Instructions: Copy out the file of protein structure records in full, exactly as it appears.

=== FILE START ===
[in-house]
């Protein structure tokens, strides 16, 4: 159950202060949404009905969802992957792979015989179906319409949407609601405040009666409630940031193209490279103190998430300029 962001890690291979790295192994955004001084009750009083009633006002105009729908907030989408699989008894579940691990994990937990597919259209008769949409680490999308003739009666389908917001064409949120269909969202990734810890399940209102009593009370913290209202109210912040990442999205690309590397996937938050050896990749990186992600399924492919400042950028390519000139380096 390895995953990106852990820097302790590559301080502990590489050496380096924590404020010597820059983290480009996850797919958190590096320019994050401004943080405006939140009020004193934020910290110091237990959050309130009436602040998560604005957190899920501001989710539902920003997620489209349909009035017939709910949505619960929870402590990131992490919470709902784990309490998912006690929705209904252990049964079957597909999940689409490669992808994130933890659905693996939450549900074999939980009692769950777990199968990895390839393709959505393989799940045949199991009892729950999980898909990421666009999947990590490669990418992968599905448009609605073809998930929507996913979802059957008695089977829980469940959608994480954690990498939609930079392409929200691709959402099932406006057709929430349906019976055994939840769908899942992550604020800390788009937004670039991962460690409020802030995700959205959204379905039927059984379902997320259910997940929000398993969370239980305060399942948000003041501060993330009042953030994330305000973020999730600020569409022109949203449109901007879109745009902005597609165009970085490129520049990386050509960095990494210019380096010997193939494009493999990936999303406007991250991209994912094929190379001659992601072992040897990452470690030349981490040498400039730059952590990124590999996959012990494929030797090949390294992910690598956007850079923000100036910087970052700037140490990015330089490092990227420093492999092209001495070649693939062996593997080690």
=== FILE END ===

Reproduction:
[in-house]
């Protein structure tokens, strides 16, 4: 159950202060949404009905969802992957792979015989179906319409949407609601405040009666409630940031193209490279103190998430300029 962001890690291979790295192994955004001084009750009083009633006002105009729908907030989408699989008894579940691990994990937990597919259209008769949409680490999308003739009666389908917001064409949120269909969202990734810890399940209102009593009370913290209202109210912040990442999205690309590397996937938050050896990749990186992600399924492919400042950028390519000139380096 390895995953990106852990820097302790590559301080502990590489050496380096924590404020010597820059983290480009996850797919958190590096320019994050401004943080405006939140009020004193934020910290110091237990959050309130009436602040998560604005957190899920501001989710539902920003997620489209349909009035017939709910949505619960929870402590990131992490919470709902784990309490998912006690929705209904252990049964079957597909999940689409490669992808994130933890659905693996939450549900074999939980009692769950777990199968990895390839393709959505393989799940045949199991009892729950999980898909990421666009999947990590490669990418992968599905448009609605073809998930929507996913979802059957008695089977829980469940959608994480954690990498939609930079392409929200691709959402099932406006057709929430349906019976055994939840769908899942992550604020800390788009937004670039991962460690409020802030995700959205959204379905039927059984379902997320259910997940929000398993969370239980305060399942948000003041501060993330009042953030994330305000973020999730600020569409022109949203449109901007879109745009902005597609165009970085490129520049990386050509960095990494210019380096010997193939494009493999990936999303406007991250991209994912094929190379001659992601072992040897990452470690030349981490040498400039730059952590990124590999996959012990494929030797090949390294992910690598956007850079923000100036910087970052700037140490990015330089490092990227420093492999092209001495070649693939062996593997080690």